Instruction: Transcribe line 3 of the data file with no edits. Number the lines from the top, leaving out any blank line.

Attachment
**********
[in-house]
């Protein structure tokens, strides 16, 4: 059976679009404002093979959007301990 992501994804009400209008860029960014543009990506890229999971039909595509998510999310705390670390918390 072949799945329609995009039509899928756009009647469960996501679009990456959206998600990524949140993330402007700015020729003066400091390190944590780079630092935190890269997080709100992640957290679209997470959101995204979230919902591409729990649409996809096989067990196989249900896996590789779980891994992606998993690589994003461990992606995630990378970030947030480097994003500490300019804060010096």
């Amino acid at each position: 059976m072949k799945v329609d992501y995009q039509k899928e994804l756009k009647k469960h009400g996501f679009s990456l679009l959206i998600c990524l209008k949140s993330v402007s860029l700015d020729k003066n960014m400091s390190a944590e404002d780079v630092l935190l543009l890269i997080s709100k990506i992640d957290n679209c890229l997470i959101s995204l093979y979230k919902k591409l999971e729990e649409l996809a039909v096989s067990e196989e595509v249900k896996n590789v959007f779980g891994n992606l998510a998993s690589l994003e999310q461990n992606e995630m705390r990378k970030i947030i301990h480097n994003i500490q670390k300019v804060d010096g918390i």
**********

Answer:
């Amino acid at each position: 059976m072949k799945v329609d992501y995009q039509k899928e994804l756009k009647k469960h009400g996501f679009s990456l679009l959206i998600c990524l209008k949140s993330v402007s860029l700015d020729k003066n960014m400091s390190a944590e404002d780079v630092l935190l543009l890269i997080s709100k990506i992640d957290n679209c890229l997470i959101s995204l093979y979230k919902k591409l999971e729990e649409l996809a039909v096989s067990e196989e595509v249900k896996n590789v959007f779980g891994n992606l998510a998993s690589l994003e999310q461990n992606e995630m705390r990378k970030i947030i301990h480097n994003i500490q670390k300019v804060d010096g918390i």